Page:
Eight Must-Read Books by Black British Men
Following on from our blog post last week Eight Must-Read Books by Black British Women is a list of eight brilliant books, along with a brief synopsis of what each one is about, written by Black male authors. Like before, each of the books we talk about are available to buy on Hive and have been linked accordingly. Hive specialise in books and give a percentage of each purchase to independent bookshops around Britain. You can even choose which participating bookshop you’d like to support. It’s such a brilliant idea and it’s more important than ever to support our local bookstores.
The debut novel from Hickson-Lovence is set over a thirty-six minute bus journey through inner-city London. Like a real life bus ride, the characters who take the 392 from Hoxton to Highbury all live very different lives - each of them with their own hopes, fears and stories to tell. Through first person narration we learn more about our passengers and, more importantly, how each of them reacts when they’re suddenly faced with a possible terrorist threat. The 392 is a great book for a number of reasons, but its authentic feel is what makes it truly special.
Original photographs and poems from poet Caleb Femi tell the stories of young Black boys growing up in twenty-first century Peckham - their hopes, happiness and hardships. Penguin sums this book up beautifully, describing it as above all else ‘a tribute to the world that shaped a poet, and to the people forging difficult lives and finding magic within it.’
Set in Brixton in 1981 (the year of the riots) we follow Biscuit as he tries to gain control of his life and make better decisions, something that’s easier said than done when he has his mum, sister and brother to support. He knows that a job or education will provide him with a better future, but his hustle on the front line for Nunchaks means he already has an income that he’s hesitant to give up. Throw in the rising anger of his local community into the mix - anger that soon explodes into riots - and Biscuit soon finds himself having to make a life-changing decision, regardless of the consequences.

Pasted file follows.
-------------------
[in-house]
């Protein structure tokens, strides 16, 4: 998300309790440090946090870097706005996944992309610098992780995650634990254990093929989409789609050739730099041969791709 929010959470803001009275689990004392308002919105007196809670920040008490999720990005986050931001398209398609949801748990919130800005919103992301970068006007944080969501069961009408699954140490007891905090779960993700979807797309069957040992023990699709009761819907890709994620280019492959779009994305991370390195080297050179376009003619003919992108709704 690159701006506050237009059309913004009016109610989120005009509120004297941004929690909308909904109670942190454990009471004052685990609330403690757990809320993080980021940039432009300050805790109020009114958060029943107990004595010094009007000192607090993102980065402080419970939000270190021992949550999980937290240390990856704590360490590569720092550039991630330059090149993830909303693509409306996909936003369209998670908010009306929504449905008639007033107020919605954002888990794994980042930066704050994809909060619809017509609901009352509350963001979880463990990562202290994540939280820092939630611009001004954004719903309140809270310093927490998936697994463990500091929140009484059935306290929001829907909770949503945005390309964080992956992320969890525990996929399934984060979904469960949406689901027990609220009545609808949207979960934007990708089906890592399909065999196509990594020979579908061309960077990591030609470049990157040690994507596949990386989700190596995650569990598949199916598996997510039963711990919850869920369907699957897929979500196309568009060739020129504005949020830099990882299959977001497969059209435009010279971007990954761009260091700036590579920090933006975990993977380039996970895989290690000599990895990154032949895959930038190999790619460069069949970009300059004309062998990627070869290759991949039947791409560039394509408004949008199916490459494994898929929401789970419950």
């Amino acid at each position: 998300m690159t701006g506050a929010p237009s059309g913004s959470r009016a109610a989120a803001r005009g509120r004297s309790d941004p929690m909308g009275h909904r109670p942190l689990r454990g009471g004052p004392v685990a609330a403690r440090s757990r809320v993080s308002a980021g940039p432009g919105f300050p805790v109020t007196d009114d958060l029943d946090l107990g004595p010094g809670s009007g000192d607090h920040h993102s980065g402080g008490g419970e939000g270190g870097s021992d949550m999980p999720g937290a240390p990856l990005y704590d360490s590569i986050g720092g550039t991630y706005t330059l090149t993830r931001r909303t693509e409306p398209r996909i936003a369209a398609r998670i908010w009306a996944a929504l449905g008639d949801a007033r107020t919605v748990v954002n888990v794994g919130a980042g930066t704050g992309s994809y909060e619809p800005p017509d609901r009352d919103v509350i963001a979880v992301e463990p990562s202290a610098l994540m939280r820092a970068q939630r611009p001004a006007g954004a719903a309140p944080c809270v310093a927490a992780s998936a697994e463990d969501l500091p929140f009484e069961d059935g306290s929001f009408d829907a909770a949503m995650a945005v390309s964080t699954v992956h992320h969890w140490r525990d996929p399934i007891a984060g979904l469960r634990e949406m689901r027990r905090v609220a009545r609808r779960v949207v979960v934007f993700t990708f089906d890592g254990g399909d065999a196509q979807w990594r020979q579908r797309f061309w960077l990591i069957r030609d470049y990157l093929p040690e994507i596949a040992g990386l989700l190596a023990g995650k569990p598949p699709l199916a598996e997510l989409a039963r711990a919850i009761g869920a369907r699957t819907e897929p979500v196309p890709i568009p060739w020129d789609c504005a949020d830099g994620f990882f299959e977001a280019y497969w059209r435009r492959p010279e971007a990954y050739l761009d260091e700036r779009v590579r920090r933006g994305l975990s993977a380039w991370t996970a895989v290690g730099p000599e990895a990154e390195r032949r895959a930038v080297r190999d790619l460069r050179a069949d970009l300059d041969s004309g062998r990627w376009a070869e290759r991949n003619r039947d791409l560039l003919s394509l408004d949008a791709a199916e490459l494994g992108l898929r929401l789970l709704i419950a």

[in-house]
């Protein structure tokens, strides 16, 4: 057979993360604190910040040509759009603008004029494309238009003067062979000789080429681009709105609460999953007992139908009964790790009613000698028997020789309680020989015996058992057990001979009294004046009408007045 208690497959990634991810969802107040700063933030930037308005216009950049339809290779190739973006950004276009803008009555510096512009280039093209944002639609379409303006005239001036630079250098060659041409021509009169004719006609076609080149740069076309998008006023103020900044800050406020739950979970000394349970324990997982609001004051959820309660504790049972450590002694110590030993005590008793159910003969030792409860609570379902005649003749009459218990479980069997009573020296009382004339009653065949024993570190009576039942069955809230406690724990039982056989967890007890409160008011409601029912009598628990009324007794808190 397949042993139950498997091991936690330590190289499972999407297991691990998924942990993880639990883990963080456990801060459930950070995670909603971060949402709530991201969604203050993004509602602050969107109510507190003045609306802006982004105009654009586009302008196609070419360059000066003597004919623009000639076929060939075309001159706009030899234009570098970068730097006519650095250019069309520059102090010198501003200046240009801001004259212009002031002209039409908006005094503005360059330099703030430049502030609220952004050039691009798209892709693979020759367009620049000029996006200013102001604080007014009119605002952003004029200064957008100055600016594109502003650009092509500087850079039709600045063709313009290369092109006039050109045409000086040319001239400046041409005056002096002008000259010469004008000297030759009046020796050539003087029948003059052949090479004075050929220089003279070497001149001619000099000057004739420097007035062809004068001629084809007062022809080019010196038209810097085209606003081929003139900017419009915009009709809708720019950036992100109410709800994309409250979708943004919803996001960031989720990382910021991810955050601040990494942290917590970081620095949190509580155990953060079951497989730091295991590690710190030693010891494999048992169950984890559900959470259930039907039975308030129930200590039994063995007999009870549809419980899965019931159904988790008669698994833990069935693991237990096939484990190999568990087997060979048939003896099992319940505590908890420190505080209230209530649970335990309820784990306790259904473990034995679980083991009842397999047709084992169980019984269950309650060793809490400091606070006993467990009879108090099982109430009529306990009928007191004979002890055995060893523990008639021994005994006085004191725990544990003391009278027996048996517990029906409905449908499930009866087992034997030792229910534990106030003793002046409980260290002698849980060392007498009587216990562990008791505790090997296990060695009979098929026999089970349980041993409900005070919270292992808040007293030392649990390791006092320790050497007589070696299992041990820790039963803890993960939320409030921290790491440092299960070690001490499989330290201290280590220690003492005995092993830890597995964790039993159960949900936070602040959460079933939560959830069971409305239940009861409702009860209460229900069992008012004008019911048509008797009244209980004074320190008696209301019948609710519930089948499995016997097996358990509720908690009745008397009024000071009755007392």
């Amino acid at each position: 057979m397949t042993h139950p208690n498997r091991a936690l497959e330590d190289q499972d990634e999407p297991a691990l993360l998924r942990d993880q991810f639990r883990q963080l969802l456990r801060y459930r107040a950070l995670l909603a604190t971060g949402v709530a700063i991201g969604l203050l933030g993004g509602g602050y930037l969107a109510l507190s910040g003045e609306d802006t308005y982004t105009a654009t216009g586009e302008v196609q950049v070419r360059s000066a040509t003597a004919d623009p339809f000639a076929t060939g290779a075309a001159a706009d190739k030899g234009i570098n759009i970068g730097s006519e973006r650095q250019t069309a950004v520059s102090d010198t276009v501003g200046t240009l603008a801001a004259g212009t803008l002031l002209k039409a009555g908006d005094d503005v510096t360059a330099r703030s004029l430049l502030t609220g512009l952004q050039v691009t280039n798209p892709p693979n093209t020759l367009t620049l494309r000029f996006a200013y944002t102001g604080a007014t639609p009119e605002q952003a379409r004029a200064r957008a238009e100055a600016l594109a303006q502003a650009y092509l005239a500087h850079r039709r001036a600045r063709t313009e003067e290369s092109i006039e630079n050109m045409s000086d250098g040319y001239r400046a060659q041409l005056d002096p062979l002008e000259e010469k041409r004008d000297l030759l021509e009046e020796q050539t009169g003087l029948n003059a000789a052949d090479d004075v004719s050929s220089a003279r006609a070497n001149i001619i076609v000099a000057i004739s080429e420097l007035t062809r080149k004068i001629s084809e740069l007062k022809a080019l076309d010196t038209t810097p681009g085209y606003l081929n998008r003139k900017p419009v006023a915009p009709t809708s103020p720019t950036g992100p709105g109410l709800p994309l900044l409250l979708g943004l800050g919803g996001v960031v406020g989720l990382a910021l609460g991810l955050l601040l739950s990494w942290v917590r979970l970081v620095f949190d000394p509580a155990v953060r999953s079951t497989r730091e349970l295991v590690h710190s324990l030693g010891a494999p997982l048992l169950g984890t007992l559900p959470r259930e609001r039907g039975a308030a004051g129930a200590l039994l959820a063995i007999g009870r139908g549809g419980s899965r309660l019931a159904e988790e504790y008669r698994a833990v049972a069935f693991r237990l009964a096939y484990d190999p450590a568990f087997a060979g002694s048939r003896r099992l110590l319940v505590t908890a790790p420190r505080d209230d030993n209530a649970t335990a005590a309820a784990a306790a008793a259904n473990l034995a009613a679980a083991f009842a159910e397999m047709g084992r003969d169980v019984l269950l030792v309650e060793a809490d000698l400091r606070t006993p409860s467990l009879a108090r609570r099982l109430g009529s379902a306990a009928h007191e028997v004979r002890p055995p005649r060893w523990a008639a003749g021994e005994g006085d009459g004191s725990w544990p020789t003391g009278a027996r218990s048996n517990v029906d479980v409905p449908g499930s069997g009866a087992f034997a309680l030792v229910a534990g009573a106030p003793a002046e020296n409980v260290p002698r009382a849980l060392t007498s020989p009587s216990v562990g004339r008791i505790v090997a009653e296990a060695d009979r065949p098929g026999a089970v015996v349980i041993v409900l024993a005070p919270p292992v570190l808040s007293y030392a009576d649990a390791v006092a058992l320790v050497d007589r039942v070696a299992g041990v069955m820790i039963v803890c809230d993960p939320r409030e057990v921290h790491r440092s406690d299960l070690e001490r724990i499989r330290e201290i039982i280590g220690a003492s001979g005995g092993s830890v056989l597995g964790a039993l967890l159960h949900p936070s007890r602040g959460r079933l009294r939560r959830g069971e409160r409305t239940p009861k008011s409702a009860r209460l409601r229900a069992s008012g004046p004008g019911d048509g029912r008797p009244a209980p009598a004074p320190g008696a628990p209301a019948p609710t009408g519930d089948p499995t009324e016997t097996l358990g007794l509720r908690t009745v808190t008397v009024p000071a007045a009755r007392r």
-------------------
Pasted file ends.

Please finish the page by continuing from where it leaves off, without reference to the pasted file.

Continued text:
Assuming the voice of the fictional Dr Boulé Whytelaw III (a leading professor in white people studies), author Nels Abbey brings us this satirical guide on how to navigate the white washed world of the western corporate environment - a lot of it based on his own personal experience as both a banker and media executive. With a combination of humour, facts and history, this book will no doubt leave you feeling a range of emotions: from laughter and surprise, through to anger and disgust.
Diran Adebayo’s debut novel (originally published in 1996) is a coming of age story, following the life of a young black Oxford graduate named Dele as he tries to make sense of his uni experience, explore his Nigerian roots and navigate urban London. Together with Dapo, his sister and best friend, he encounters love, politics and violence.
Intelligent, witty and honest, Elijah Lawal’s brilliant handbook is the ideal tool for shutting down negative racist stereotypes towards the black community once and for all. Lawal’s in-depth historical exploration supported by hard facts and research not only compels readers to accept some difficult home truths but provides them with a roadmap on how to call out problematic behaviours they might encounter in their day-to-day life
Drawing upon his own personal encounters of racism, from being stopped and searched as a child to dealing with racist teachers at his school, Akala takes these life experiences and examines their place among the wider social, political and historical issues that affect where we are today. Confronting Britain’s denial with the issues of race and class head on and exploring a range of topics, from the far right to the police force, Natives is an essential read.
The debut novel from author Paul Mendez is an emotional, authentic and bold read that follows the lives of Norman and Jesse. In the late 1950s Norman battles with illness and racism after moving to the West Midlands from Jamaica to secure a better life for his wife and children. In the year 2000 a nineteen year old Jesse arrives in London after cutting ties from his family and a stifling religious community that didn’t allow him to be his true self. In a bid to find himself and recentre his world he turns to sex work where he sets upon discovering new notions of love, fatherhood and spirituality.
We know there are more fantastic books out there - eight is just the tip of the iceberg! We’d love to hear the recommendations that you might have.